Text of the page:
Do cats eat their kittens?

Cats indeed have different personalities. Some cats would continue to care for the kittens until they are close to maturity. Other cats would abandon days-old kittens thus care would be left to the hands of the cat owners. Other cats would kill their kittens. But the worst thing a cat owner would see is a pet that is eating its kittens. This distressing situation occurs. We know cats to be obligate carnivores. Cats also have the inherent ability to hunt. However, it is rather inconceivable for these animals to eat their own kittens. Why do cats eat their young?

The hunting instinct

Eating their own kittens can happen in a household where the pet tom cat has fathered the litter. Tom cats do not really contribute to the rearing of the kittens. Cats have very sensitive scenting abilities. A tom cat that has smelled the scent of another tom while the queen is in heat may decide that the litter is fathered by another. There would be no remorse in killing and eating the kittens that were considered as prey. The size, the movements as well as the sound of the kittens would not be too different from the cat’s usual prey thus just like any other prey, the kittens will be killed and eaten. Maternal instinct is usually developed by a pregnant cat. This maternal instinct though may not be enough to override the inherent hunting ability. The queen will view the kittens as another prey and therefore would be killed and eaten.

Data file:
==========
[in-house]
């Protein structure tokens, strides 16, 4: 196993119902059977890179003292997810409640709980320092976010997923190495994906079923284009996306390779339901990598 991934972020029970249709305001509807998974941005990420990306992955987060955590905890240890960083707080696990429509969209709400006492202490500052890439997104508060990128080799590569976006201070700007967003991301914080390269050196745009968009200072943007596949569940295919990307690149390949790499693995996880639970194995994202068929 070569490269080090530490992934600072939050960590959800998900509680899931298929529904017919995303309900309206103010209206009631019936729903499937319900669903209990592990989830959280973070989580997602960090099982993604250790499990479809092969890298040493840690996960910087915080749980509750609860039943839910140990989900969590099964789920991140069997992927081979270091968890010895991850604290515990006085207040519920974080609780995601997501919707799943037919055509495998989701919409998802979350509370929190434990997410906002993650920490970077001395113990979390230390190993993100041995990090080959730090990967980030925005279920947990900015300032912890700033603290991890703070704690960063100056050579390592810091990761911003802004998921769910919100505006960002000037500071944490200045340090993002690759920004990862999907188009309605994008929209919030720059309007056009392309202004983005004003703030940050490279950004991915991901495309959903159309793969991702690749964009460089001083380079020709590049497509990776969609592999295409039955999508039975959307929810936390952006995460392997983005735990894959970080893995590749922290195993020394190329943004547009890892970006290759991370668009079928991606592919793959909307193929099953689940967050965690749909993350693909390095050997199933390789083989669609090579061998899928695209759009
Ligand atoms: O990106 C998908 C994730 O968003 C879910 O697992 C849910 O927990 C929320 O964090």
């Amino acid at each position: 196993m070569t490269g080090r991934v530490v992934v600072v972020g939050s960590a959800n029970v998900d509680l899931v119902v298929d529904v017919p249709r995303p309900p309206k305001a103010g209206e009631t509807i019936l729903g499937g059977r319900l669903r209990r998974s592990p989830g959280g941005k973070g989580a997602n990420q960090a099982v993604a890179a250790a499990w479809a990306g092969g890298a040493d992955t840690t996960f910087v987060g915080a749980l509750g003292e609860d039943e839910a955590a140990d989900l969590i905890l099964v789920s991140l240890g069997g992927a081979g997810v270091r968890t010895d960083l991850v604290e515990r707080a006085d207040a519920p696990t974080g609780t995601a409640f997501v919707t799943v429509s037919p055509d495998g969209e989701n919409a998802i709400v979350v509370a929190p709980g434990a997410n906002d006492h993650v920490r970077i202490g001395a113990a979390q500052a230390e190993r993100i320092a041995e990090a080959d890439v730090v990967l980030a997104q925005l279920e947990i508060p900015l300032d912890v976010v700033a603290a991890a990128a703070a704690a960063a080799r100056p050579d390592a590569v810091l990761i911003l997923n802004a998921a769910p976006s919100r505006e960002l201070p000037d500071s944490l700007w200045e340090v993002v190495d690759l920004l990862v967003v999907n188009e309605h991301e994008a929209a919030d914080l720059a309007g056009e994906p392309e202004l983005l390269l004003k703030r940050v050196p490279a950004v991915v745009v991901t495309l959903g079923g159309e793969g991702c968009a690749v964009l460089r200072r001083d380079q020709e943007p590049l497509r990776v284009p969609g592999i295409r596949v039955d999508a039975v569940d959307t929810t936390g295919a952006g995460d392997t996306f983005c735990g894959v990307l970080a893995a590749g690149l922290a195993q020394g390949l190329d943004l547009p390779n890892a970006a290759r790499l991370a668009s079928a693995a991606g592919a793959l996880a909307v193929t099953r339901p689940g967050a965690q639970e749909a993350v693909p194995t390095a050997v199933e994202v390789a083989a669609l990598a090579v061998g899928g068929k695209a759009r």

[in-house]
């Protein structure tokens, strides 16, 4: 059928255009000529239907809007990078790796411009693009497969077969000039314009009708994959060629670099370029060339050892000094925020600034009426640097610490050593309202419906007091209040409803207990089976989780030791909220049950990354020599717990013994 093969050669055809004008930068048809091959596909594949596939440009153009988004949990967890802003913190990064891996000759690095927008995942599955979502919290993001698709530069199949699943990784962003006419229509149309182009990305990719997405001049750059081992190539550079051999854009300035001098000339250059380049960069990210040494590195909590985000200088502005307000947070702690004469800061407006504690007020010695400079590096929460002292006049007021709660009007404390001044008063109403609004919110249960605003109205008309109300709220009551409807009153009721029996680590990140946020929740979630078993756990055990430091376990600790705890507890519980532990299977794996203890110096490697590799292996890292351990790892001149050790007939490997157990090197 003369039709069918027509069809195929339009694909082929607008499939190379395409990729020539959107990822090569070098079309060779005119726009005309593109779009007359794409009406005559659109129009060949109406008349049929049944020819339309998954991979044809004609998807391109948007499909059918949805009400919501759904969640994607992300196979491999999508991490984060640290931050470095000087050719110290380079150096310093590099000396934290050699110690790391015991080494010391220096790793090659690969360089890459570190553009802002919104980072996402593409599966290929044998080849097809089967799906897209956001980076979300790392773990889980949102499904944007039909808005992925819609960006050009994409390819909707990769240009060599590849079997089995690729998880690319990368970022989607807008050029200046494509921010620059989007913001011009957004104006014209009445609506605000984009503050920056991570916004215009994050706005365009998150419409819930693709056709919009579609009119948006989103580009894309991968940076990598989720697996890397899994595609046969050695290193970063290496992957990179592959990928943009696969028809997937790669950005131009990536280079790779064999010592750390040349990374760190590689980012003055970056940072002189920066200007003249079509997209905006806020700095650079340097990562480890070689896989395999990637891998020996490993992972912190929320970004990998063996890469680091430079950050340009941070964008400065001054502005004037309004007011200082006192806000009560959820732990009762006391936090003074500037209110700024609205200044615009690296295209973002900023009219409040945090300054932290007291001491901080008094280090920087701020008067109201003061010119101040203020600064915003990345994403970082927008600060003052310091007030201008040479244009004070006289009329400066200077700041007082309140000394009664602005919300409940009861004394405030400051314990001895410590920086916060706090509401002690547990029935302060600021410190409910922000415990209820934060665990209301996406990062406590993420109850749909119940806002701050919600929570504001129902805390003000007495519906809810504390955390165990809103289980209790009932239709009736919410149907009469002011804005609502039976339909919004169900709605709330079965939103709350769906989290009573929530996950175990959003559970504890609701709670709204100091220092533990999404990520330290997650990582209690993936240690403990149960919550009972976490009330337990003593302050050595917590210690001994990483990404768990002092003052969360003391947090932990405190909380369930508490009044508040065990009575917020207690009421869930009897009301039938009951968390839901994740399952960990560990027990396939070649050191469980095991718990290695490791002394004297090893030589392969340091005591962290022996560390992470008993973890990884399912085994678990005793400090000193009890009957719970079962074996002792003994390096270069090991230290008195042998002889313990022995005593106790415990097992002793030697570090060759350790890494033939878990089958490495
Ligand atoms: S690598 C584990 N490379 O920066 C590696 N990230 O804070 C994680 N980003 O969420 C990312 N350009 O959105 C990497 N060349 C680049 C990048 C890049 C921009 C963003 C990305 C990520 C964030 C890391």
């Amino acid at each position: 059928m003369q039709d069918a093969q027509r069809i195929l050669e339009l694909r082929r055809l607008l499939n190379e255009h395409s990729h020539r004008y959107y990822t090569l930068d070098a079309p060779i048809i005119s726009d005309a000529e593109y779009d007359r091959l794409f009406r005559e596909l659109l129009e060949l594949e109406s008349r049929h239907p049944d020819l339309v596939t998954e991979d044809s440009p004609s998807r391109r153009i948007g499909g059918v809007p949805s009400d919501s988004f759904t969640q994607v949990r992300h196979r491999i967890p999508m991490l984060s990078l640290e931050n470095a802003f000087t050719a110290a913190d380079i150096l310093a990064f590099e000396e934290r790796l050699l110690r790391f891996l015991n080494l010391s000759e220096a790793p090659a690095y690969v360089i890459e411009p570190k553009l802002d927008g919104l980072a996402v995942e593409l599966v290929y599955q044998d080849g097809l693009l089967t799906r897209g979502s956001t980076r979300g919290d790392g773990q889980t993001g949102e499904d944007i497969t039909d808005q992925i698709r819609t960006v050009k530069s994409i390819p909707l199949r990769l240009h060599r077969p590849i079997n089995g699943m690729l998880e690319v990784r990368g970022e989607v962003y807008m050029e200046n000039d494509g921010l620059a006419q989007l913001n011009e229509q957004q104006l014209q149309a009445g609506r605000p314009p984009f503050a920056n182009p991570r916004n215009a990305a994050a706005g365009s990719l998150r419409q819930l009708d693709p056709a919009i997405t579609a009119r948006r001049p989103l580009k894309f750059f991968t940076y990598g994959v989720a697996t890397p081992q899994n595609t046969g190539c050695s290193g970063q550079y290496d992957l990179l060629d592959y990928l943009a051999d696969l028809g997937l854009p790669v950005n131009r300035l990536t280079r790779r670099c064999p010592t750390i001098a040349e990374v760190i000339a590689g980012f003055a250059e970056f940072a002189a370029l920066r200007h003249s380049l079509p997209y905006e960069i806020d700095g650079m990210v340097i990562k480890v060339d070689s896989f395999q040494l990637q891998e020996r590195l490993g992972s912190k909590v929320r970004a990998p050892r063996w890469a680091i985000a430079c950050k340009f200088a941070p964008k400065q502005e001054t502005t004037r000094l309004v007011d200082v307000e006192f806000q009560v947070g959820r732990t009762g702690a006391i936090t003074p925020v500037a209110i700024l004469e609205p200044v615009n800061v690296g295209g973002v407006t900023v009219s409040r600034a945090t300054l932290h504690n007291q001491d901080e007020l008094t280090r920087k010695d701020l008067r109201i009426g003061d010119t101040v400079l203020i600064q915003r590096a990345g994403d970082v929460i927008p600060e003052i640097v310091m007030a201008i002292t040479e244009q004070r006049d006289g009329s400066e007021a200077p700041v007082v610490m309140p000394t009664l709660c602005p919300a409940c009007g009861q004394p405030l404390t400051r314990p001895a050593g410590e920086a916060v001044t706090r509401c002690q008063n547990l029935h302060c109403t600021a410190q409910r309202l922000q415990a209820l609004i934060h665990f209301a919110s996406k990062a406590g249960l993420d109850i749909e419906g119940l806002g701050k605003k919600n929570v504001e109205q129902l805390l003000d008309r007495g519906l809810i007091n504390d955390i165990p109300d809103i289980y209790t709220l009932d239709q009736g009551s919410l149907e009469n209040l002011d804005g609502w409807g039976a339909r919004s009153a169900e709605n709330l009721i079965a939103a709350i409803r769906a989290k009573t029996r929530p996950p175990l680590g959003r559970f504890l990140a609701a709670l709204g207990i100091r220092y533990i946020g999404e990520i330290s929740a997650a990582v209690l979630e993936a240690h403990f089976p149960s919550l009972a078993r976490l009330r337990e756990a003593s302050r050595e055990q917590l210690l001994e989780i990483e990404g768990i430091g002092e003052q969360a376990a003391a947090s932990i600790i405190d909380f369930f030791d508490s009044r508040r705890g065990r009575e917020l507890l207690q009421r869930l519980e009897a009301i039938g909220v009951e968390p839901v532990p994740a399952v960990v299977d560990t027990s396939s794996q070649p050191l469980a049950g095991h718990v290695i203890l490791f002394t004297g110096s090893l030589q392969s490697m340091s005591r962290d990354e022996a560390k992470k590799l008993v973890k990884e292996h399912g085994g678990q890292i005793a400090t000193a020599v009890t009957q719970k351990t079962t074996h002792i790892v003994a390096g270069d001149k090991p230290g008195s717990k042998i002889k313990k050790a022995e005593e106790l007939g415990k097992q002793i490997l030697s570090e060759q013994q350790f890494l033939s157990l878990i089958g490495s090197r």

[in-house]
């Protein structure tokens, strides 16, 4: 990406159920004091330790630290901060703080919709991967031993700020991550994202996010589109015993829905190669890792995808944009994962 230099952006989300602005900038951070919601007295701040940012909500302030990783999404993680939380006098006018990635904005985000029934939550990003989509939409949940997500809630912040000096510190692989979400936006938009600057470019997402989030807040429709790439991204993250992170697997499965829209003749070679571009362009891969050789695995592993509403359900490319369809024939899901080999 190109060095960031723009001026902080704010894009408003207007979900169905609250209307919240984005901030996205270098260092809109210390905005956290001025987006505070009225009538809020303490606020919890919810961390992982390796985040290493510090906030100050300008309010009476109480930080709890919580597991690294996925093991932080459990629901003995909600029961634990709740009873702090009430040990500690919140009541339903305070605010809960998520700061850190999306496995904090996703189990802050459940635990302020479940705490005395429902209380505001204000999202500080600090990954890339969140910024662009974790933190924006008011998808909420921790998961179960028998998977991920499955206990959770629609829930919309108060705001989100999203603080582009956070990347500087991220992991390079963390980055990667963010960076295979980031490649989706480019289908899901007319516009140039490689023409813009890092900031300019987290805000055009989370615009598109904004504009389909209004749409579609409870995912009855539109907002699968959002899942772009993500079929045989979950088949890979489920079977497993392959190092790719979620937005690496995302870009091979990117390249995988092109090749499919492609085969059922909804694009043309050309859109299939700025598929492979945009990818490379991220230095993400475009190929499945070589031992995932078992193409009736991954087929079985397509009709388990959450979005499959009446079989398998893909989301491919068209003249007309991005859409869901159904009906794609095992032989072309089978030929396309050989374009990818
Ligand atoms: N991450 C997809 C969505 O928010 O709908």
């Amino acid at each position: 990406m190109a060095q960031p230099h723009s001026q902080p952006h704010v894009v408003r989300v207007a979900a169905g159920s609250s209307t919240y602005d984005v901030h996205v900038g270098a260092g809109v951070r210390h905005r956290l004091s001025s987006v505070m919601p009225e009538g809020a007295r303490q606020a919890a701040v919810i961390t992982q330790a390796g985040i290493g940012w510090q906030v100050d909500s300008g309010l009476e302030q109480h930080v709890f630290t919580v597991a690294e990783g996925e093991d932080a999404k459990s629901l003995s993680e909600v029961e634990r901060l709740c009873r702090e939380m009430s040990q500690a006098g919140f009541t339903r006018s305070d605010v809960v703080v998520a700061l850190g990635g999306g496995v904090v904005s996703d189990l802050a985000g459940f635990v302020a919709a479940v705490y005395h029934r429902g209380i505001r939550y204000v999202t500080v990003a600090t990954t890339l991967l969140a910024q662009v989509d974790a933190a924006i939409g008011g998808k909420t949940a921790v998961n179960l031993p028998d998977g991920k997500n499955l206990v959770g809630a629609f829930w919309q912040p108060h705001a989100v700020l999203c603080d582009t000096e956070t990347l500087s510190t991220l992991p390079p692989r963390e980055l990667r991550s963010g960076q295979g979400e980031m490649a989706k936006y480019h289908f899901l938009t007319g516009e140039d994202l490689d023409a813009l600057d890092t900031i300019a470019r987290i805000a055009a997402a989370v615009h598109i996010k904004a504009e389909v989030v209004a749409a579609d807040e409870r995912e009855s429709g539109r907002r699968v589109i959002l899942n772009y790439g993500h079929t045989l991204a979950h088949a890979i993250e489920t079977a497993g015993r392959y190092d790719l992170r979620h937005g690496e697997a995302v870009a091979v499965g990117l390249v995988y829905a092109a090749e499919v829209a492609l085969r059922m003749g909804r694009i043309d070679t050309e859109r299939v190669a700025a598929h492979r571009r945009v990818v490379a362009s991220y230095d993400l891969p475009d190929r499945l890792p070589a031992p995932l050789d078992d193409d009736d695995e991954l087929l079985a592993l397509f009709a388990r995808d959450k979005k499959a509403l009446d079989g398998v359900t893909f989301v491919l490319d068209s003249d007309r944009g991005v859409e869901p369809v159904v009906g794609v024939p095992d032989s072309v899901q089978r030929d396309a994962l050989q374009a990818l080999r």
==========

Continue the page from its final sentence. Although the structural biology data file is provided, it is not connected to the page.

Protection/survival

The disgusting (at least to us humans) behavior of eating the kittens can be the mother cat’s way of protecting the young. Cats would find a secure place where it will deliver its litter. Perceived threat from humans and from predators would make the queen transfer the kittens to another location. If the cat is confined and it is not possible to relocate the litter, some cats would simply kill and eat the kittens. Experts attribute this situation to the cat’s frustrated instinct to protect the kittens. Kitten deaths naturally occur for various reasons. The smell of the carrion would draw predators to the nest. Queens would therefore need to dispose of the dead kitten to protect the surviving litter. The queen can relocate the nest or move the dead kitten away. Another way by which the queen would protect the kittens from predators within smelling distance is to eat the kitten. The queen’s pregnancy and delivery may be ill-timed. Kittens born at the time when food is scarce like mid-winter would have a poor chance of survival. Mother cats that cannot find food for themselves would eat the kittens. This situation usually occurs in feral and stray cats. In some cases, only weak kittens will be eaten. By reducing the number of kittens that have to be nursed, the litter would have a better chance of surviving.

Difficult pregnancy and parturition

Difficult pregnancy and parturition can result to a highly stressed queen. It is also possible for the kittens to have abnormalities. Abnormalities of the kitten that cannot be noticed by the pet parents will certainly be noticed by the queen. A mother cat would not was time and effort nursing and caring for a kitten that has a very poor chance of survival. Mother cats that find it impossible to successfully save the kittens would decide to kill them instead. A stressed mother would want to recoup energy lost during the pregnancy and lost nutrients spent in nursing the litter. The queen will then eat the kittens to reabsorb the nutrients so that it can regain health and attain breeding condition at the soonest possible time.

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